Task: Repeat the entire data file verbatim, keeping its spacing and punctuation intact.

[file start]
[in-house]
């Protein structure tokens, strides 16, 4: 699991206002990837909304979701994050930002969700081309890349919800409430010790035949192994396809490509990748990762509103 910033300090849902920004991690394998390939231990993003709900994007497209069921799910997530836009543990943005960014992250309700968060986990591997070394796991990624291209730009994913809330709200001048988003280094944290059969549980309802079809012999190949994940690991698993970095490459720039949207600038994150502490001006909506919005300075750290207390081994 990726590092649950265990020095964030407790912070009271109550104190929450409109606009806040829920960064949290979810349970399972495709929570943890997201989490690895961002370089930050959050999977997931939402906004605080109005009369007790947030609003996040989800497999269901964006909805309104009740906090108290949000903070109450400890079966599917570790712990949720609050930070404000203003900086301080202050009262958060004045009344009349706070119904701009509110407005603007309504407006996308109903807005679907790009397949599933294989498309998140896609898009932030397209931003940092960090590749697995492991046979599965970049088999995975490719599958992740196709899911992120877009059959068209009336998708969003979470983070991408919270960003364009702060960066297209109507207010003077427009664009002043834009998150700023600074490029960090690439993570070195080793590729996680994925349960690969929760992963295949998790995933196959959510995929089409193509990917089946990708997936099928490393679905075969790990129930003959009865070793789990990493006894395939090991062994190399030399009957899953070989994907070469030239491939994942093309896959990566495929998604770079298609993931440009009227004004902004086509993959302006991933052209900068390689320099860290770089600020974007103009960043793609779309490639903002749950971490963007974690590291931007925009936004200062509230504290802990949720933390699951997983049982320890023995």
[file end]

[in-house]
């Protein structure tokens, strides 16, 4: 699991206002990837909304979701994050930002969700081309890349919800409430010790035949192994396809490509990748990762509103 910033300090849902920004991690394998390939231990993003709900994007497209069921799910997530836009543990943005960014992250309700968060986990591997070394796991990624291209730009994913809330709200001048988003280094944290059969549980309802079809012999190949994940690991698993970095490459720039949207600038994150502490001006909506919005300075750290207390081994 990726590092649950265990020095964030407790912070009271109550104190929450409109606009806040829920960064949290979810349970399972495709929570943890997201989490690895961002370089930050959050999977997931939402906004605080109005009369007790947030609003996040989800497999269901964006909805309104009740906090108290949000903070109450400890079966599917570790712990949720609050930070404000203003900086301080202050009262958060004045009344009349706070119904701009509110407005603007309504407006996308109903807005679907790009397949599933294989498309998140896609898009932030397209931003940092960090590749697995492991046979599965970049088999995975490719599958992740196709899911992120877009059959068209009336998708969003979470983070991408919270960003364009702060960066297209109507207010003077427009664009002043834009998150700023600074490029960090690439993570070195080793590729996680994925349960690969929760992963295949998790995933196959959510995929089409193509990917089946990708997936099928490393679905075969790990129930003959009865070793789990990493006894395939090991062994190399030399009957899953070989994907070469030239491939994942093309896959990566495929998604770079298609993931440009009227004004902004086509993959302006991933052209900068390689320099860290770089600020974007103009960043793609779309490639903002749950971490963007974690590291931007925009936004200062509230504290802990949720933390699951997983049982320890023995």